The Ancient Rain was the title of Bob’s last book. It, in my opinion, is the most important work. It is a vision of emancipation, like of old with the Pharaohs, and even like Noah with the vision of Holy Justice coming down from heaven. For a man who had one too many nights of black hatred, one too many unforgiveable beatings, he shows us that there is a kind of justice coming from on high, and that creation is truly perfect. The poet is the receiver, it is him that talks and bargains with God. Though death has triumph, the poet defeats it with a mirror of words that hypnotizes the clouds. Like a moth attached to the fire, Bob lived his life seeking truth. The truth he eventually found was cable TV. I remember one night I was upstairs talking on the telephone, when I heard Bob’s rough voice calling to me. I came down to see what he wanted; Barney Miller was on, our favorite program, and he wanted us to watch it together. It became a ritual; late night TV. Though Bob could barely hear, he kept his concentration on the screen. I also found out that Bob liked Bob Dylan. The stereo was always tuned to Kjazz, Bob’s favorite music, he had lived jazz and fought for jazz to liberate his soul. The Ancient Rain would come softly in the night and bless his skeleton with tears of holy wonder. It is worth saying that Bob loved people, especially children. I remember one day I found him at the gate waiting for me to come home. I handed him a stuffed rattle, like a two-handed gavel that a jester would carry. I found it on the sidewalk that afternoon, and Bob accepted it. When he came back in the house, he had a big smile and his eyes were sparkling. I asked him what he had done with the stuffed rattle, and he said, “I gave it to the baby next door.” There was indeed a baby and a single Chicano mother who I had talked with a few brief times. Bob loved this baby, as Bob loved the words that broke his silence.

At the final hour comes the final wisdom; Bob was prepared for his death. One night when I was asleep on the couch, Bob had gotten up and started a fire in the kitchen. “The lights, I wanted to go out and see the lights, but I couldn’t find the flashlight…” Bob explained himself. Can we imagine what lights he was talking about in his mystic babble? Perhaps they were real, just inflated in Bob’s imagination, or like the Ancient Rain, a symbol for the search for purity in words and thoughts, the Lights were present that night. To open up to the possibility of prophecy is to begin to read poetry for the first time, getting goose bumps up and down your arms, to be filled with the power of myth, which still in this modern age provides us with sacred food that fulfills us with our spiritual hunger running savage, and our knowingness small and humble. Everyone knows that poets aren’t perfect, neither was Bob; but according to Bob, creation is perfect. It is a funny fact that a man who had fought so much in his life would in return give peaceful odes to silence. The cold facts were Bob’s addiction to drugs and booze. Everyone knew that Bob was a man of the bars, and under booze he wrote his most lucid poems.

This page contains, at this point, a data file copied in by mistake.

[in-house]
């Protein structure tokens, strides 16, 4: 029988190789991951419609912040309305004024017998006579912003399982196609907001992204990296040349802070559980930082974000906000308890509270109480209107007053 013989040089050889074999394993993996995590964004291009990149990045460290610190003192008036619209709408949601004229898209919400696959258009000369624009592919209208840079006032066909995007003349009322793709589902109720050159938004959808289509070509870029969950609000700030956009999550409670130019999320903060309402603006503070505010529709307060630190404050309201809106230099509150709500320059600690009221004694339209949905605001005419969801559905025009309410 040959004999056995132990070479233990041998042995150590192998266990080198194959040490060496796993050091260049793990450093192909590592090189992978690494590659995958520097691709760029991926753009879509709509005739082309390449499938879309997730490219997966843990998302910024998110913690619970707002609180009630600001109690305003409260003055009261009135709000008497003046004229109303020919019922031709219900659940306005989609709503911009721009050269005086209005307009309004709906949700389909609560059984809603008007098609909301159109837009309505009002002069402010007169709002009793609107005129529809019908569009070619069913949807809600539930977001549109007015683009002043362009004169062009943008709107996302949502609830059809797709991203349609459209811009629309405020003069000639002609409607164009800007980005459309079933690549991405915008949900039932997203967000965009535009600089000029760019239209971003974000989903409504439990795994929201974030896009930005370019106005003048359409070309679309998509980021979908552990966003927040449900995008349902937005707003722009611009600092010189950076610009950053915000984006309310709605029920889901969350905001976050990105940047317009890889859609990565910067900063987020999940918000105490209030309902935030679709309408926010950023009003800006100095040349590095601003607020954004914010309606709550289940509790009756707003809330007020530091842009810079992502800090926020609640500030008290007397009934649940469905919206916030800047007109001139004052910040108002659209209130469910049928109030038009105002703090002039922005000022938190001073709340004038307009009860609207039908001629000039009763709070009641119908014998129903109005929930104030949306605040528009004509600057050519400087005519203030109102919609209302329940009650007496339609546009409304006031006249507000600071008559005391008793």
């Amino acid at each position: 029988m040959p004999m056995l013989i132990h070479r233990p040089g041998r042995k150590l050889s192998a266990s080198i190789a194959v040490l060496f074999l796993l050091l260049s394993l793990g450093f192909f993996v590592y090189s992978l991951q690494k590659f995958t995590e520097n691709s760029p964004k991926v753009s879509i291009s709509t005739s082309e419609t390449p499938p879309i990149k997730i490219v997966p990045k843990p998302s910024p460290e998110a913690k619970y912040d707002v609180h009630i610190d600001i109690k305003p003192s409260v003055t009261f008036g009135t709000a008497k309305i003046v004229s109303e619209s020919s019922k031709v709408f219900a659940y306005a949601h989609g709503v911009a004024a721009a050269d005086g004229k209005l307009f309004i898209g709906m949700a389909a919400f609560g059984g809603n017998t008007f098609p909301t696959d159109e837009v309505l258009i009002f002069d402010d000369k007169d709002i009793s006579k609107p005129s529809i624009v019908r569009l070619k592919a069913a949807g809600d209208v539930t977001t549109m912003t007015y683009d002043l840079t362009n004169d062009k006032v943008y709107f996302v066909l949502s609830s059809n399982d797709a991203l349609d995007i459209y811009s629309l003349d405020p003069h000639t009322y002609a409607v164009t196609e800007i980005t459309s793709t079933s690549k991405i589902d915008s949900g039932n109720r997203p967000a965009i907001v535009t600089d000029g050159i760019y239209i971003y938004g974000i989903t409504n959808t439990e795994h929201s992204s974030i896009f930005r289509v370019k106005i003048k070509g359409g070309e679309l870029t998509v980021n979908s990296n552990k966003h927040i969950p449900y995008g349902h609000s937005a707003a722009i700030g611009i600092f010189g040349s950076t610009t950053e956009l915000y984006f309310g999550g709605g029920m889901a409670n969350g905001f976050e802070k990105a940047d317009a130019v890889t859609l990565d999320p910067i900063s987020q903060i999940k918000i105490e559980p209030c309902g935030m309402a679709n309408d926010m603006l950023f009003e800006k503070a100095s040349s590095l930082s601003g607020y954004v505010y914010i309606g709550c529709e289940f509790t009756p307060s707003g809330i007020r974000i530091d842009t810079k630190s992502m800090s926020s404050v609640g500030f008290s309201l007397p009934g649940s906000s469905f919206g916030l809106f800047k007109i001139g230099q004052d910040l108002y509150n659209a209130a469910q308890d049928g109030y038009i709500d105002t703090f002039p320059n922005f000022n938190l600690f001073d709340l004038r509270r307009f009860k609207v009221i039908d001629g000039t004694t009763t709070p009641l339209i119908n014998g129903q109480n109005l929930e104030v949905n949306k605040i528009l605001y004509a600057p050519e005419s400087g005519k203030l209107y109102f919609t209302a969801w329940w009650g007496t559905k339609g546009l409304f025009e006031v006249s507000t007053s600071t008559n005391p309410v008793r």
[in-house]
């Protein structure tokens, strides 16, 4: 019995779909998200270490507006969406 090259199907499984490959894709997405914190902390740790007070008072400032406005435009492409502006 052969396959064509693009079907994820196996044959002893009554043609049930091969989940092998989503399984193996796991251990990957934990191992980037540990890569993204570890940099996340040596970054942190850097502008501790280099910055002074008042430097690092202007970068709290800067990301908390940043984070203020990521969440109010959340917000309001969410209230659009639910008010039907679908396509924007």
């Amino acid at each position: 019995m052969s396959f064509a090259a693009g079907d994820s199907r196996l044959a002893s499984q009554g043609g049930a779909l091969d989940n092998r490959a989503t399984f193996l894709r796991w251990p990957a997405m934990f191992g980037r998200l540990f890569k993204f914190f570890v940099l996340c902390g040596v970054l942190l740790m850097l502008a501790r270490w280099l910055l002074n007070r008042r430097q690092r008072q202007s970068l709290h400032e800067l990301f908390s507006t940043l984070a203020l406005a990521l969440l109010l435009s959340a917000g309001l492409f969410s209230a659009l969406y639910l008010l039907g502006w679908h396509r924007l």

Bob’s son Parker did not maintain a close relationship with his father. I never met him, but I did know his mother. There was a separate reality between the two men, as both dealt with racism in their own unique way. Bob dealt with it by putting on the face of the tragic clown, his son had no talent in this way, he was a dancer and expressed his creative energy through his body. Bob was an intellectual, and kept himself locked up in his own head. Though once, a long time ago, Bob had danced on the tables of the Bagle Factory, reciting poetry for the cops. There had been a rebellion, as though he too had defied his father, and chose to go out to sea at an early age. The poet hangs on a cross of flesh, mixing pleasure and pain, waiting and wondering what the Ancient Rain might do when it came back to earth. The first and the last, the Omega and the Alpha; Black-Man had been first once, first created, and now God would seek out his original people from the darkest part of the city. Even pride had been broken, and self-pity had opened up, asking would you wear my eyes? Yes, Bob, we will wear your eyes, one day after the Ancient Rain has subsided: “A fish with frog eyes, Creation is Perfect.”

Contributor

Eric Walker

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The Brooklyn Rail

DEC 14-JAN 15

All Issues